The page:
[¶8]  The amendment to Rule III(G)(2) does not deprive the court of the authority to review a CMO's order in the manner of an appellate court; the amendment gives the court the ability to do more when the case warrants.   By authorizing the District Court to "review the record" and "adopt, modify or reject the order," the rule grants the court the power to defer to the CMO's findings and conclusions in the appropriate case.  The present rule gives the District Court a wide range of options, everything from rejecting the CMO's order entirely and beginning again with a new hearing to reviewing the order for abuse of discretion; the rule does not limit the court, acting upon an objection, to any particular type of action.  We conclude that in this case the District Court appropriately reviewed the CMO's findings and order for clear error and abuse of discretion. 

         [¶9]  Because the District Court properly acted in an appellate capacity, we review directly the order of the CMO.  When an appeal is taken from a judgment adopting or modifying a referee's report, we review directly the decision of the referee.  Hennessy v. Fairley, 2002 ME 76, ¶ 18, 796 A.2d 41, 47; Paine v. Spottiswoode, 612 A.2d 235, 238 (Me. 1992).  It has long been our practice, when we review decisions of a court or agency that has acted as an intermediate appellate court or tribunal, to review the operative court or agency's decision instead of the appellate decision. [5]   Thus, when an appeal is taken from a District Court judgment adopting a CMO's order following an objection to that order, we review the CMO's order directly.

         [¶10]  The standard of review for child support orders issued by the District Court is abuse of discretion, Harvey v. Robinson, 665 A.2d 215, 217 (Me. 1995), and we employ that same standard of review when reviewing the CMO's order. Furthermore, we review the CMO's factual findings for clear error.  See Paine, 612 A.2d at 238.  Having examined the record before the CMO, we are satisfied that the CMO did not clearly err in her factual findings nor abuse her discretion in issuing the child support order.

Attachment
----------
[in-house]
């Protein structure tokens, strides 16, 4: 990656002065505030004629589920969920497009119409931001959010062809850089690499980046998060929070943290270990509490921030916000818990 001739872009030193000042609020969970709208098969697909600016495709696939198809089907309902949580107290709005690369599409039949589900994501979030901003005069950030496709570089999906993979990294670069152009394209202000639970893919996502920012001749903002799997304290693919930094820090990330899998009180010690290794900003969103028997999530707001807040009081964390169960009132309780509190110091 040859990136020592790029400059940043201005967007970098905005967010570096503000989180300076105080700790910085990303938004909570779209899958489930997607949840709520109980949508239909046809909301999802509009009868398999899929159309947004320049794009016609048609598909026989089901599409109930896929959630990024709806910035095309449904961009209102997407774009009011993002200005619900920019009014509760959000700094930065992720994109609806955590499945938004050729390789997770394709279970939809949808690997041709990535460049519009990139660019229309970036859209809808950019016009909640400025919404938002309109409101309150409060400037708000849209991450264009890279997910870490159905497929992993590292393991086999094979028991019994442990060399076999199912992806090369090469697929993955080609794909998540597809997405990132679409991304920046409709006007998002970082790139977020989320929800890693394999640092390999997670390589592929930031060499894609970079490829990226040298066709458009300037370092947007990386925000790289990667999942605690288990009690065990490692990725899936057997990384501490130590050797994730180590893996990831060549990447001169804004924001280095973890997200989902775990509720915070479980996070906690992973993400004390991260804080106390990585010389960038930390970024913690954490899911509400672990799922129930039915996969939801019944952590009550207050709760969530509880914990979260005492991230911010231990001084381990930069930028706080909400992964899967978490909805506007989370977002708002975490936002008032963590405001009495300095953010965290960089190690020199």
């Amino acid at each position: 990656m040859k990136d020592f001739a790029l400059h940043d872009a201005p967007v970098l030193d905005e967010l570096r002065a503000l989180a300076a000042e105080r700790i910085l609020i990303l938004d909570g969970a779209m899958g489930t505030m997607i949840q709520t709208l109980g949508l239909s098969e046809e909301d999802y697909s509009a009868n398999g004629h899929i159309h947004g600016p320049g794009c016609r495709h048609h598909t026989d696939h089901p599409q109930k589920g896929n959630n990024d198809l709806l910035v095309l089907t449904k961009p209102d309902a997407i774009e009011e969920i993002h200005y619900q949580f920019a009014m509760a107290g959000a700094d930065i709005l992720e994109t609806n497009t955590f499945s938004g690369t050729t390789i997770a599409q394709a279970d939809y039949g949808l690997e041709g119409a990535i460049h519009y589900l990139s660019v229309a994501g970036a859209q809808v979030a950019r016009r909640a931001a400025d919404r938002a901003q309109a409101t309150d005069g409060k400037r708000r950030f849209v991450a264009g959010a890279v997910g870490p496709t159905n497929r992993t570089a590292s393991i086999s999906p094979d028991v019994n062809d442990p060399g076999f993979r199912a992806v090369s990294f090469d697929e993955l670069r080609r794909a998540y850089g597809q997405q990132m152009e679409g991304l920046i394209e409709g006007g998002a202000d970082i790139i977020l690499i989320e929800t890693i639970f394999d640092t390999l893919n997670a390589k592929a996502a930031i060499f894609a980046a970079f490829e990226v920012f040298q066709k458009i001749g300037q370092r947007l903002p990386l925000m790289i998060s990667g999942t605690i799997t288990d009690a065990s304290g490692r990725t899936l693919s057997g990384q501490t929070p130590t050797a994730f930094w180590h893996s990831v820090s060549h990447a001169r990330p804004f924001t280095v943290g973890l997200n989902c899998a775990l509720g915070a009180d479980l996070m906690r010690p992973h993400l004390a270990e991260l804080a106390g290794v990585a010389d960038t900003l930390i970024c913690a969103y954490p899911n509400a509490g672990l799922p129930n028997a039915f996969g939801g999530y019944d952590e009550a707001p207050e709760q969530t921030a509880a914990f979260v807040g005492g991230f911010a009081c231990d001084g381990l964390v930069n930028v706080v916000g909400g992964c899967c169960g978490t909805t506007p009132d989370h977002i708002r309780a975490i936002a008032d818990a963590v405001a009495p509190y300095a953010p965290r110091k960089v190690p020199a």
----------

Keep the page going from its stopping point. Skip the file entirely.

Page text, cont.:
The entry is:

                           Judgment affirmed.


Attorney for plaintiff:                                      For defendant:

Patrick S. Bedard, Esq.                                       Evelyn Vitagliano

P. O. Box 366                                                    7 Forest Avenue

Eliot, ME 03903                                                Eliot, ME 03903  

 


[1] The statutory authority for family case management officers is 4 M.R.S.A. § 183(1) (Supp. 2001).

 

 

[2] Although the court did not expressly state that it was adopting the CMO's order, we interpret the court's rejection of the objection as an adoption of the order.

 

[3] Rule III(G)(2) states, in pertinent part:

 

A party may file an objection in the District Court to a CMO's final order within 15 days from the entry of that order. . . .
 
. . . .
 
b.   When an objection is filed, a judge shall review the record established before the CMO with or without a hearing and may adopt, modify or reject the order, may set the matter for further hearing before a judge or CMO or recommit it with instructions.

 

[4] A minor difference between the two rules is the Rule 53(e)(2) requirement of a hearing before any action on an objection and the language in Rule III(G)(2) allowing the court to act without a hearing.

 

[5] For example, when there is an appeal from a Superior Court judgment reviewing a District Court matter, we review the District Court decision.  Williams v. Williams, 444 A.2d 977, 978-79 (Me. 1982).  When there is an appeal from a Superior Court review of an administrative decision, we review the municipal or agency's decision, Griffin v. Town of Dedham, 2002 ME 105, ¶ 6, 799 A.2d 1239, 1241-42; Green v. Comm'r, Dep't of Mental Health, Mental Retardation & Substance Abuse Servs., 2001 ME 86, ¶ 9, 776 A.2d 612, 615.